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Suite, "Scènes alsaciennes"

Jules Massenet

The suite "Scènes alsaciennes" was first produced in Paris in 1882, though written some time before that. It is evidently one of those war scenes inspired at the time when Massenet was an actor in them, for he served in the Franco-Prussian War. It has to do, however, with Alsace, lost to France as the outcome of that struggle, and recalls memories of the lost province. It is divided in four movements: 1. "Sunday Morning." 2. "At the Tavern." 3. "Under the Linden Trees." 4. "Sunday Evening." Massenet has prefixed this program to the suite, which sufficiently explains its musical meaning:

". . . . . . Especially now that Alsace is enclosed by a wall, do all my former impressions of this lost country return to me. . . .

"That which I recall with happiness is the Alsatian village, the Sunday morning at the hour of service; the deserted streets, the empty houses with some old people sunning themselves before their doors, the filled church. . . and the religious songs heard at intervals by the passer-by. . . .

"And the tavern, in the principal street, with its little leaded windows, garlanded with hops and roses. . .

"’Oho! there! Schmidt, some drink!’. . . .

"And the song of the foresters as they lay aside their guns! . . .

"Oho! the joyous life and the gay companions!. . . .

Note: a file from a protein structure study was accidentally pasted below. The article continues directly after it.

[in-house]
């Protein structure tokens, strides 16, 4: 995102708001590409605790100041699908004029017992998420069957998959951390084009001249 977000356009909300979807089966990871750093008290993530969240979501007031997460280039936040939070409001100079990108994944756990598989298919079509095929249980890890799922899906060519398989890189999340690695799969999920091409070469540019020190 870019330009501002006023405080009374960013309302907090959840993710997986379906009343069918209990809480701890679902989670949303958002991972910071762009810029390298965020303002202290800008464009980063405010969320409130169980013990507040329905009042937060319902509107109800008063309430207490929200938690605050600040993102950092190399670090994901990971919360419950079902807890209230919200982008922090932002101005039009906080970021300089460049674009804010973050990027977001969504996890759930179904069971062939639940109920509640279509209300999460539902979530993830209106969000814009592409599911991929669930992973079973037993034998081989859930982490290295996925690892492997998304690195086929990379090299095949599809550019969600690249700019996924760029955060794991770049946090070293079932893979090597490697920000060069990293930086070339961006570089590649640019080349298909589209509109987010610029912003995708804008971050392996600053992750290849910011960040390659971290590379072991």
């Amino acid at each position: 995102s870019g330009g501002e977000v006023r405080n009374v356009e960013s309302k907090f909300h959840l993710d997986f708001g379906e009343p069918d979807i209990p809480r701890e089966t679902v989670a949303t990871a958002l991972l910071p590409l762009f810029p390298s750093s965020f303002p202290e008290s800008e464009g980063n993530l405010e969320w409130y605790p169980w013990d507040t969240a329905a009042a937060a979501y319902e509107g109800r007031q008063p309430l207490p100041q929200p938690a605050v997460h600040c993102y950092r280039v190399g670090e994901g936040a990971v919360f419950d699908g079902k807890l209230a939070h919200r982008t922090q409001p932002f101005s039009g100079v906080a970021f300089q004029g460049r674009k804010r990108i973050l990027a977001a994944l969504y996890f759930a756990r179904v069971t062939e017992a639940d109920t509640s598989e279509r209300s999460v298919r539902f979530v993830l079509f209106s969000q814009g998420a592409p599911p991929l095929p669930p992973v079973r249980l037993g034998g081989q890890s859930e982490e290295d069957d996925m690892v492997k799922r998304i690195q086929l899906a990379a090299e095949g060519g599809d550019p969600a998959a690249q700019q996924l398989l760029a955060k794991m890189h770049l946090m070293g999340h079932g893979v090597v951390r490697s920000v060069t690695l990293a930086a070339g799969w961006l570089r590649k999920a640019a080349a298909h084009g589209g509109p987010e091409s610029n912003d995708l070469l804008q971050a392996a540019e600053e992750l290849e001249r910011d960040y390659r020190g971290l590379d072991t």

"Again, further on, ‘'t was always the same village, but with the great calm of a summer afternoon. . . at the edge of the country, a long avenue of linden trees, in whose shadow a loving pair walk quietly, hand in hand; she leaning toward him gently and murmuring softly: ‘Wilt thou love me always?’. . . .

"Also the evening, in the public square, what noise, what commotion!. . . everybody out of doors, groups of young beaux in the street. . . . and the dances which rhythmize the songs of the country. . . .

"Eight o’clock!. . . . the noise of the drums, the song of the bugles. . .. it was the retreat! . . . . the French retreat! Alsace! Alsace! . . . .

"And when in the distance the last roll of the drum was silenced, the women called the children from the street. . . . the old folks relighted their good big pipes, and to the sound of the violins the joyous dance recommended in more lively circlings by more crowded couples. . . . "

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See also:
Middle Ages Music
Renaissance Music
Baroque Era Music
Classical Era Music
Romantic Era Music
Nationalist Era Music
Turn of Century Music

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